In Defense of Globalization

By Jagdish Bhagwati | Go to book overview

12
Corporations: Predatory or Beneficial?

In the movie Manhattan, Woody Allen's character talks about the hotel where the food was dreadful, and there was not enough of it, either! The critics of multinationals often make similar complaints. They argue that multinationals must be condemned because they bypass countries that need them, accentuating the divide between those who are fortunate and those who are not. Then they also complain that the multinationals cause harm where they go, exploiting the host countries and their workers.

The complaint about bypassing needy countries is misplaced. If multinationals avoid some poor countries, that is surely not surprising. They are businesses that must survive by making a profit. Indeed, no corporation ever managed to do sustained good by continually posting losses. If a country wants to attract investment, it has to provide an attractive environment. That generally implies having political stability and economic advantages such as cheap labor or exploitable natural resources. In the game of attracting investment, therefore, some countries are going to lose simply because they lack these attributes.

For these unfortunate countries, the harsh reality is that no matter how good their politics and policies are, they may not suffice to attract multinationals. I recall a Jamaican radio program where I was being quizzed by the widow of the charismatic prime minister Michael Manley, a socialist of great conviction and charm. She was complaining to me that Jamaica had done all the right things, in particular opening herself to freer trade, but it had not helped the country to attract investment. I reminded her that the proper question to ask was: would protection have led to better results? The answer was no, because it is improbable that Jamaica could have attracted investment if it had closed its small domestic market. I also

-162-

Notes for this page

Add a new note
If you are trying to select text to create highlights or citations, remember that you must now click or tap on the first word, and then click or tap on the last word.
One moment ...
Project items

Items saved from this book

This book has been saved
Highlights (0)
Some of your highlights are legacy items.

Highlights saved before July 30, 2012 will not be displayed on their respective source pages.

You can easily re-create the highlights by opening the book page or article, selecting the text, and clicking “Highlight.”

Citations (0)
Some of your citations are legacy items.

Any citation created before July 30, 2012 will labeled as a “Cited page.” New citations will be saved as cited passages, pages or articles.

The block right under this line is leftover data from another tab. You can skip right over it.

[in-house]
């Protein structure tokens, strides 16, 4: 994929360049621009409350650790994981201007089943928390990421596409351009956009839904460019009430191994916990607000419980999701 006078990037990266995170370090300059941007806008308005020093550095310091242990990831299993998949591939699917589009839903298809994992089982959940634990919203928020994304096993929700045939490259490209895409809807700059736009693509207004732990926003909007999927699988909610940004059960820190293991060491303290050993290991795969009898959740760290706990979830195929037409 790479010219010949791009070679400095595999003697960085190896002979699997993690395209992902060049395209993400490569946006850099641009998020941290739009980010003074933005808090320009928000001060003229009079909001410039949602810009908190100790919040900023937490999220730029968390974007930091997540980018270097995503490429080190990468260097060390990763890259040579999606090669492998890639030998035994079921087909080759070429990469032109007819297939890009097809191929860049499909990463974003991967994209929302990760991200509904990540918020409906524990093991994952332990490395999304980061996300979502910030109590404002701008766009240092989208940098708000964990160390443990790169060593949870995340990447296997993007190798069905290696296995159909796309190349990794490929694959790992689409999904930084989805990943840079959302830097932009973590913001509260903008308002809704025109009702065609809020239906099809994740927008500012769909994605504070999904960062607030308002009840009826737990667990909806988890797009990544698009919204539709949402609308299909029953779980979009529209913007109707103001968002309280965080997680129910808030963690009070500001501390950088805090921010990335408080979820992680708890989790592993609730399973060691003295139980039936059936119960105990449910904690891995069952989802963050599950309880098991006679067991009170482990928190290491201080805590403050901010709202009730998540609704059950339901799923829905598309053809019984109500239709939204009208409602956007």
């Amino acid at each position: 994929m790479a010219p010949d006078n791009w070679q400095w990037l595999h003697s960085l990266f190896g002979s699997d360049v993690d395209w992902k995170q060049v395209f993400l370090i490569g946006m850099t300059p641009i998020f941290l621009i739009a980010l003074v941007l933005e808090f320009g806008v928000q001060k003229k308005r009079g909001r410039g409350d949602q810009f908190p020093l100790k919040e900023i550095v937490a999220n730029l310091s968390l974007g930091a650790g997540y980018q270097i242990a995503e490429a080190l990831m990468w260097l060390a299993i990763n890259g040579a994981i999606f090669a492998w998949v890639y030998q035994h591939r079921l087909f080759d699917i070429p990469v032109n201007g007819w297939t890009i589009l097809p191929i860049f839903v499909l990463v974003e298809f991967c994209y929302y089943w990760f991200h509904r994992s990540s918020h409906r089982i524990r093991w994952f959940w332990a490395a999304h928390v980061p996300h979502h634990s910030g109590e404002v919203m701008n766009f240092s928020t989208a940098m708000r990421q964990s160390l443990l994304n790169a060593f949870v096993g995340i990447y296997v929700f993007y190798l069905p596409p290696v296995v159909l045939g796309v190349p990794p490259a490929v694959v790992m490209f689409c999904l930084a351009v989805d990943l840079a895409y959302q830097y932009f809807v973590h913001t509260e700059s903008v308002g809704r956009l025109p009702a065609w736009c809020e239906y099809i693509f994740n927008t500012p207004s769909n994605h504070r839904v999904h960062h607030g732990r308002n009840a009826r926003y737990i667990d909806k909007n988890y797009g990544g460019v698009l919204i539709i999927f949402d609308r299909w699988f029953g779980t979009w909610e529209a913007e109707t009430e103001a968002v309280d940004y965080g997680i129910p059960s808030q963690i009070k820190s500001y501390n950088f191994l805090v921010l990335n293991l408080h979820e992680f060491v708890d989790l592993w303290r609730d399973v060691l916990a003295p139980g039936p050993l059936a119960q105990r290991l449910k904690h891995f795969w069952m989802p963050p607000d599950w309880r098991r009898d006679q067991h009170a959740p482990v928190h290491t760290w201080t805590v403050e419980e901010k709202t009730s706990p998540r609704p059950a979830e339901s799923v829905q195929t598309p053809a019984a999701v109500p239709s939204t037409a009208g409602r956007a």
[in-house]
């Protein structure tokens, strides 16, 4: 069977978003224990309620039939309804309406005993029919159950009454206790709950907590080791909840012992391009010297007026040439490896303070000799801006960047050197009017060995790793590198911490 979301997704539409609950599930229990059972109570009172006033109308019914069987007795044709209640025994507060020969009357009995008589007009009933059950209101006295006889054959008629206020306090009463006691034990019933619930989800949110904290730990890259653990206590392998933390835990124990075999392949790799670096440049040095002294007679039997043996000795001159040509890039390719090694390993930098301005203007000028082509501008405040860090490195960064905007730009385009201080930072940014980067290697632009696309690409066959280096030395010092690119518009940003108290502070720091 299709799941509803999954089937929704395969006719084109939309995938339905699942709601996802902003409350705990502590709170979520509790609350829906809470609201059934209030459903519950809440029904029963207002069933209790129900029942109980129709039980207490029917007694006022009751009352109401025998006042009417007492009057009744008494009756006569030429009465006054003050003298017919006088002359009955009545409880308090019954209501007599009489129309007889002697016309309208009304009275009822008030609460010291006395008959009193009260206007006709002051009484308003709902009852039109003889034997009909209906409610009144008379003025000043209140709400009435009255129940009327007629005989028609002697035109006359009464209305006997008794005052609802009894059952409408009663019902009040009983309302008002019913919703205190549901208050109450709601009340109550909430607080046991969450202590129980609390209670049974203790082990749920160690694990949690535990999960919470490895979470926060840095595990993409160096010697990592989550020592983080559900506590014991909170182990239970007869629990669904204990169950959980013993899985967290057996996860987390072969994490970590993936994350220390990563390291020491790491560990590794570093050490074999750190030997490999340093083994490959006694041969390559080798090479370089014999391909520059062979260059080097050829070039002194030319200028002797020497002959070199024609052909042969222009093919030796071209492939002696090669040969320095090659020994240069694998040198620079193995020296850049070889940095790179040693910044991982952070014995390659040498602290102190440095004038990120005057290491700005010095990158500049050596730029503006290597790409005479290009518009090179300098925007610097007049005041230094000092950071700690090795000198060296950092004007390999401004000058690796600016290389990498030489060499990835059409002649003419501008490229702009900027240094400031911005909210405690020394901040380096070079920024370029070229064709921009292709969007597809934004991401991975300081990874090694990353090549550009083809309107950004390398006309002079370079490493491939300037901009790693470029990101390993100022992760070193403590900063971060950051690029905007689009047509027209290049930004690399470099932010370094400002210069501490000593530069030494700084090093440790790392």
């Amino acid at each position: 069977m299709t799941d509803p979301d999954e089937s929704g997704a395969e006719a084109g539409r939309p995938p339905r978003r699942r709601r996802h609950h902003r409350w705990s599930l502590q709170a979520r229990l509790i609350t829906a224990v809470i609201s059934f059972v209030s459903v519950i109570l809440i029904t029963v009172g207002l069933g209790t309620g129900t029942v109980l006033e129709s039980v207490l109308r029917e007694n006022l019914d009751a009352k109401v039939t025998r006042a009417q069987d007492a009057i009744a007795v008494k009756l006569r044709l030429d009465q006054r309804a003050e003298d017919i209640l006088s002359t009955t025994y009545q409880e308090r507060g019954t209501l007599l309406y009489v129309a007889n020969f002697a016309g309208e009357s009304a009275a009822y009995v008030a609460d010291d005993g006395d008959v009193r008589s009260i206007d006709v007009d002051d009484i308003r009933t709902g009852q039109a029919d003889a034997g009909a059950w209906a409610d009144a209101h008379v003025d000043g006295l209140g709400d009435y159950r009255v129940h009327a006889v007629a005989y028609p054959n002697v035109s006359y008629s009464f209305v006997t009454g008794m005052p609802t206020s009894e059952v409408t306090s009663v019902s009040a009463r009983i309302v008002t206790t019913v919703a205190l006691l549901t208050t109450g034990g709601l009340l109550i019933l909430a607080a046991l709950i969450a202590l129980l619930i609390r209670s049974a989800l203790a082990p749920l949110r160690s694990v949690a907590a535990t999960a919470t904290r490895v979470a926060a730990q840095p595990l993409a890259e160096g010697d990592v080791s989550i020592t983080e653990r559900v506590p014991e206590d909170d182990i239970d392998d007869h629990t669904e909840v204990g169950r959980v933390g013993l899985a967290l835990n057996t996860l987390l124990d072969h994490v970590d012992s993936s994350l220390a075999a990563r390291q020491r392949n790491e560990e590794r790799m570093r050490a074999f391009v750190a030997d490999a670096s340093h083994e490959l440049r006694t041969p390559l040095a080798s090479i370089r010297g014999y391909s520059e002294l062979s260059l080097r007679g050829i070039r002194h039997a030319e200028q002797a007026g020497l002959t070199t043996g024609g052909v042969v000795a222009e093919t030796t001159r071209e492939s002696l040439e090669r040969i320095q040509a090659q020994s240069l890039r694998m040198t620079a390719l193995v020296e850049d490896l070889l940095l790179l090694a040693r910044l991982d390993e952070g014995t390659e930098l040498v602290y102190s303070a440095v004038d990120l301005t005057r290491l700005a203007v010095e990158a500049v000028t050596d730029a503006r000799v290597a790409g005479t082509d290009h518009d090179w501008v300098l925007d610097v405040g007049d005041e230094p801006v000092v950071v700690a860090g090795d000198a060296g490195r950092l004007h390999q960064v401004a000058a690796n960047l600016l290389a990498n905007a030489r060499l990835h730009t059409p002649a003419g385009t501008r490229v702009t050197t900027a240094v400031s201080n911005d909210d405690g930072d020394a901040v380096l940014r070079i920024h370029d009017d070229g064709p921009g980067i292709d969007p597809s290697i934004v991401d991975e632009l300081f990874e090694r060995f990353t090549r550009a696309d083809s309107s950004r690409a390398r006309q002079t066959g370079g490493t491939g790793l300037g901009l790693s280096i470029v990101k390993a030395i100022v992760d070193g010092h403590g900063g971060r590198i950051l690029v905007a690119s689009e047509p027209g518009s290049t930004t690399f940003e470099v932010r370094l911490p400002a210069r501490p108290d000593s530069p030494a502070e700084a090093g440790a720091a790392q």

We also added the ability to view new citations from your projects or the book or article where you created them.

Notes (0)
Bookmarks (0)

You have no saved items from this book

Project items include:
  • Saved book/article
  • Highlights
  • Quotes/citations
  • Notes
  • Bookmarks
Notes
Cite this page

Cited page

Style
Citations are available only to our active members.
Sign up now to cite pages or passages in MLA, APA and Chicago citation styles.

(Einhorn, 1992, p. 25)

(Einhorn 25)

1

1. Lois J. Einhorn, Abraham Lincoln, the Orator: Penetrating the Lincoln Legend (Westport, CT: Greenwood Press, 1992), 25, http://www.questia.com/read/27419298.

Cited page

Bookmark this page
In Defense of Globalization
Settings

Settings

Typeface
Text size Smaller Larger
Search within

Search within this book

Look up

Look up a word

  • Dictionary
  • Thesaurus
Please submit a word or phrase above.
Print this page

Print this page

Why can't I print more than one page at a time?

Full screen
/ 308

matching results for page

Cited passage

Style
Citations are available only to our active members.
Sign up now to cite pages or passages in MLA, APA and Chicago citation styles.

"Portraying himself as an honest, ordinary person helped Lincoln identify with his audiences." (Einhorn, 1992, p. 25).

"Portraying himself as an honest, ordinary person helped Lincoln identify with his audiences." (Einhorn 25)

"Portraying himself as an honest, ordinary person helped Lincoln identify with his audiences."1

1. Lois J. Einhorn, Abraham Lincoln, the Orator: Penetrating the Lincoln Legend (Westport, CT: Greenwood Press, 1992), 25, http://www.questia.com/read/27419298.

Cited passage

Welcome to the new Questia Reader

The Questia Reader has been updated to provide you with an even better online reading experience.  It is now 100% Responsive, which means you can read our books and articles on any sized device you wish.  All of your favorite tools like notes, highlights, and citations are still here, but the way you select text has been updated to be easier to use, especially on touchscreen devices.  Here's how:

1. Click or tap the first word you want to select.
2. Click or tap the last word you want to select.

OK, got it!

Thanks for trying Questia!

Please continue trying out our research tools, but please note, full functionality is available only to our active members.

Your work will be lost once you leave this Web page.

For full access in an ad-free environment, sign up now for a FREE, 1-day trial.

Already a member? Log in now.